KUALA LUMPUR, June 19:
Selangor has been urged to engage the World Health Organisation (WHO) to conduct a forensic water quality study on water pumped from disused mining ponds.
Klang Member of Parliament Charles Santiago, who is also the Coalition Against Water Privatisation coordinator, warned that this was because the Selangor government is seemingly “playing a dangerous game of Russian roulette” with the public’s safety.
This is because Selangor is insisting that water from the disused mining ponds is safe for consumption.
“The Selangor Water Management Board (LUAS) plans to channel water from the Hang Tuah mining pond to Sungai Selangor during low tide or the dry season. When the tide is high in the river due to rain, the water is then pumped back into Hang Tuah.
“The rationale here is that the heavy metals would become diluted because of the increased amount of water. In short, it is a kind of a storage and dilution method,” Santiago said in a statement in Parliament today.
He said that this meant that the water that got channelled into the treatment plant would have heavy metals.
“And, all four existing treatment plants in Selangor, which use conventional methods are not equipped to treat this contamination.
“The National Water Services Commission (SPAN), as regulator of the industry, should have come up with a protocol and guidelines about the use of water from ex-mining ponds, including a thorough Health and Environmental Impact Assessment Study.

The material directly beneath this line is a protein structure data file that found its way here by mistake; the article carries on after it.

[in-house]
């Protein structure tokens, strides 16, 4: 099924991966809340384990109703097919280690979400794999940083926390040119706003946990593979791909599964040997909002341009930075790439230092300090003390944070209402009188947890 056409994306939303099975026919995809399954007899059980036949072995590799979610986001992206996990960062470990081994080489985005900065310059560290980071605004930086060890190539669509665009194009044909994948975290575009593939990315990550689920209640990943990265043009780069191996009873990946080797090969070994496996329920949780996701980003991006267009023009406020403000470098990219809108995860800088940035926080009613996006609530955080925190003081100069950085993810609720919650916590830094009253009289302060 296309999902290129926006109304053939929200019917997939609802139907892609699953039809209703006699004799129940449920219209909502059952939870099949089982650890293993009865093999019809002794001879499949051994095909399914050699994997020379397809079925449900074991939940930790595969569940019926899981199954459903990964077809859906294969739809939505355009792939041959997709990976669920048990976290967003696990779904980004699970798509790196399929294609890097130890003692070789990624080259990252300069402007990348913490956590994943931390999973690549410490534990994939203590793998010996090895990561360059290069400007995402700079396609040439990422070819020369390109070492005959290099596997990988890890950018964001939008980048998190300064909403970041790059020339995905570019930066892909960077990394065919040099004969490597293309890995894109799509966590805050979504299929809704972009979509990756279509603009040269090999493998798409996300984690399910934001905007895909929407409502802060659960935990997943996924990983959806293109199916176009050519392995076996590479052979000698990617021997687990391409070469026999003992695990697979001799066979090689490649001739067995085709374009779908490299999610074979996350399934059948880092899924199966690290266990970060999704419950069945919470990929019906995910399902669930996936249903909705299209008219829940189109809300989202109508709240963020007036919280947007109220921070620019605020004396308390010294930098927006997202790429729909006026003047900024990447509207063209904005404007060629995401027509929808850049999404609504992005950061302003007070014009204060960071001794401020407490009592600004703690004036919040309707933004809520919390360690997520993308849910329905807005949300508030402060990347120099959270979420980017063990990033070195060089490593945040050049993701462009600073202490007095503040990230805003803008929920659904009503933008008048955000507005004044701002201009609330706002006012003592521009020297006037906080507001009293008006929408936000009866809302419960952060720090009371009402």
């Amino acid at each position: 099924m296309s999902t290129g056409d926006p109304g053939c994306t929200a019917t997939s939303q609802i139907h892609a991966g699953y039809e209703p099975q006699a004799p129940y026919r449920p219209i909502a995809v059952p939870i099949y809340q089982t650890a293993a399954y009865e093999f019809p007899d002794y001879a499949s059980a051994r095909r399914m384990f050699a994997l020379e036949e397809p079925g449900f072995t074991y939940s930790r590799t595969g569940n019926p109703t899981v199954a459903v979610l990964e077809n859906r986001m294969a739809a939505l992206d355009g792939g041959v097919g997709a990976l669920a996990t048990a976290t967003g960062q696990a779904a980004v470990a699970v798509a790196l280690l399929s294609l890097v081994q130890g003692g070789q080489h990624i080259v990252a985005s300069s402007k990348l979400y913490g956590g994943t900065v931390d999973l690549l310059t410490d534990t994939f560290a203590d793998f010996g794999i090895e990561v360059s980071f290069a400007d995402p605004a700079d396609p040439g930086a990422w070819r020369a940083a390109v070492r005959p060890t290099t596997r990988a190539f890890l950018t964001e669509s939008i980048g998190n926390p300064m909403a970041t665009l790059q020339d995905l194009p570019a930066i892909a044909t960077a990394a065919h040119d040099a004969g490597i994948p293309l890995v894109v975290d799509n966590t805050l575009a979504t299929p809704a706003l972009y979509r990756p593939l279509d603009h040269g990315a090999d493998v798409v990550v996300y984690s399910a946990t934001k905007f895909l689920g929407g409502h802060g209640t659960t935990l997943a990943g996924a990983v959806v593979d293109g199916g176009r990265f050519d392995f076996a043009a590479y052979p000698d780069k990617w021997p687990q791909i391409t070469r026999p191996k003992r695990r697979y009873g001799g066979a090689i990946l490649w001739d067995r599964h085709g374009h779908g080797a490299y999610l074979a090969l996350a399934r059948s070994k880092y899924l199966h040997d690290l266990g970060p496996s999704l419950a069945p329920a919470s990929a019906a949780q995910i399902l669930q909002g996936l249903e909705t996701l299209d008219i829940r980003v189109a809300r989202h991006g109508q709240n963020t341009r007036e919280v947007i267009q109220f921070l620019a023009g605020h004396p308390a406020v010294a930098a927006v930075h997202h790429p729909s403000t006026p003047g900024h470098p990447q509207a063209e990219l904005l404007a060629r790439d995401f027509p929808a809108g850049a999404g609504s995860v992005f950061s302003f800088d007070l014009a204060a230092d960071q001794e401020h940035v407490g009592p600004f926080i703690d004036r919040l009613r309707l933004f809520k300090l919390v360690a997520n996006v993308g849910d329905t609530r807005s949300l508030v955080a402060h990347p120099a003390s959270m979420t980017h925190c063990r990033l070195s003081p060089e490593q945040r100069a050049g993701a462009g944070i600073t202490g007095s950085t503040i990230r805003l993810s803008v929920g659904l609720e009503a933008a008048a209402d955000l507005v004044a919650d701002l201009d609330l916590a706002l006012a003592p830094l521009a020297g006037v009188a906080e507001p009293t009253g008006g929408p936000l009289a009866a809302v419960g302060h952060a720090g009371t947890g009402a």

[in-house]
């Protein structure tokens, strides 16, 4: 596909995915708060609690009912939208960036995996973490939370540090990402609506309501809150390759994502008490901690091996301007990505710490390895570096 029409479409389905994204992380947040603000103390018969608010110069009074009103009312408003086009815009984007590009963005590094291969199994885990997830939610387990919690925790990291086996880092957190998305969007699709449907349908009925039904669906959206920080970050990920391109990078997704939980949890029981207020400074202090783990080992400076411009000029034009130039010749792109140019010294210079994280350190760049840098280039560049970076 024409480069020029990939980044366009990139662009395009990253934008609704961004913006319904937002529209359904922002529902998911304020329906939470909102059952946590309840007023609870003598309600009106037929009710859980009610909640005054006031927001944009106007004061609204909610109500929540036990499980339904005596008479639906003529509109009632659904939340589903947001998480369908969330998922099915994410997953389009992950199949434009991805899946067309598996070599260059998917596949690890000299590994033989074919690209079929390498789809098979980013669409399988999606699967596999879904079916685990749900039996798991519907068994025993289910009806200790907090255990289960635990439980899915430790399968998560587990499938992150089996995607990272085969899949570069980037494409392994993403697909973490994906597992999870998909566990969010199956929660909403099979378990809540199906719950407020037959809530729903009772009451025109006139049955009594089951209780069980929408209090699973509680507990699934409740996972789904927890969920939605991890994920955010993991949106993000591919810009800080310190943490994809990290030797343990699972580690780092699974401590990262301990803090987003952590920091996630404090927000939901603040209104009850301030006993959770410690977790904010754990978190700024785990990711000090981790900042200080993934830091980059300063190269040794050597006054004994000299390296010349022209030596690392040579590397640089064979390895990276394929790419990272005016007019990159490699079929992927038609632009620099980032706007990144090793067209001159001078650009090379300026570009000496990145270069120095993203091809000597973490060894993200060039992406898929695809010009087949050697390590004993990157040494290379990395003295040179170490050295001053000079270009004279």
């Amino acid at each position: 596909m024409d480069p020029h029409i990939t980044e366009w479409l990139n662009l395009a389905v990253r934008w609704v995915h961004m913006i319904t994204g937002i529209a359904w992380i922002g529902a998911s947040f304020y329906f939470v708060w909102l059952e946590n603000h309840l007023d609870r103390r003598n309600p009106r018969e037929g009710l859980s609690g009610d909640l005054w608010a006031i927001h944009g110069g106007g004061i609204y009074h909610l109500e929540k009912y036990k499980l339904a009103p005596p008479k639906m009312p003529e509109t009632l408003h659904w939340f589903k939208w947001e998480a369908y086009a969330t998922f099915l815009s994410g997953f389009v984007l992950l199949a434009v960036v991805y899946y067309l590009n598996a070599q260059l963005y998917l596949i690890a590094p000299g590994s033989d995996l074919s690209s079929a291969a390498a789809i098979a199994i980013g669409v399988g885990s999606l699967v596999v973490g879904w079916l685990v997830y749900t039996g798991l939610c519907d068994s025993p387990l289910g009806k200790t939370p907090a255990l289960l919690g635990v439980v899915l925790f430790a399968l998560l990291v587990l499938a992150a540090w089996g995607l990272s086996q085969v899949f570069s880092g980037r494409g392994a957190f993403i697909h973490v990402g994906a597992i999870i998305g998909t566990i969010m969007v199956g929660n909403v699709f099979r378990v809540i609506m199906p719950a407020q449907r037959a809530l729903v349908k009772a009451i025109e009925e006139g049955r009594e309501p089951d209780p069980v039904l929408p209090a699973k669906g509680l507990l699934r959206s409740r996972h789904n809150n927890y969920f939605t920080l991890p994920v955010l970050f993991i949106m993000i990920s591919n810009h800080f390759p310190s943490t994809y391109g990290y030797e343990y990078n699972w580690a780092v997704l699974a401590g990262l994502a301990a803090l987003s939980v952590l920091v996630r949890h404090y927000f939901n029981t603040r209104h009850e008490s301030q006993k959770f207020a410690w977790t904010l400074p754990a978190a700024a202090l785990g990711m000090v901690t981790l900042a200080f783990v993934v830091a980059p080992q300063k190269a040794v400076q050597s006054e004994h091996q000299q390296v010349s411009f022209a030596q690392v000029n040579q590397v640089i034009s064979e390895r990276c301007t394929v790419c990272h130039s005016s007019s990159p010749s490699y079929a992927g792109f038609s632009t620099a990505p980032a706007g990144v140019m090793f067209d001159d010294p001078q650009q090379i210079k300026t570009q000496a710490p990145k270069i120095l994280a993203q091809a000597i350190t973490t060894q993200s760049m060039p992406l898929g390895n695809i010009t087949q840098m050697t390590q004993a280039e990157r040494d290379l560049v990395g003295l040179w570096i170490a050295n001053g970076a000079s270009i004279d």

“These are serious concerns as the consequences of a wrong strategy has the potential to affect the lives of hundreds of thousands of people,” Santiago added.
He also pointed out that Canada had faced a similar situation and its public health officials had declared that communities were at risk as contaminants in the water from mining pools became more concentrated with less water available to dilute it.
“If there is rainfall and the heavy metal content gets diluted, we simply cannot do a Houdini and make them disappear as experts say that any amount of heavy metals, however small, will have an impact on the human body over time.”
Santiago again stressed that that his concerns were warranted as they were based on an independent study conducted by Universiti Malaya (UM).
Selangor was forced to source water from disused mining ponds after water in the state’s dams plunged to critical levels following long dry spells caused by climate change recently.
The state’s Menteri Besar, Tan Sri Abdul Khalid Ibrahim, had on several occasions insisted that water extracted from the disused mining ponds was safe.
He said that tests by the Health Ministry were also done to ascertain this.
Khalid had also said the findings of the results of pond waters tested in the state, including from the allegedly hazardous pond in Bestari Jaya, would be made public starting June 13, through LUAS’ website. (The website now displays this information now.)
Santiago had previously threatened to sue the state government if the results of the studies on the tin mining pond in Bestari Jaya were not revealed.
While insisting that water from abandoned mining ponds was a health hazard if consumed, he stressed that it would also pollute the Selangor River as the existing treatment plants were not equipped to remove traces of heavy metals.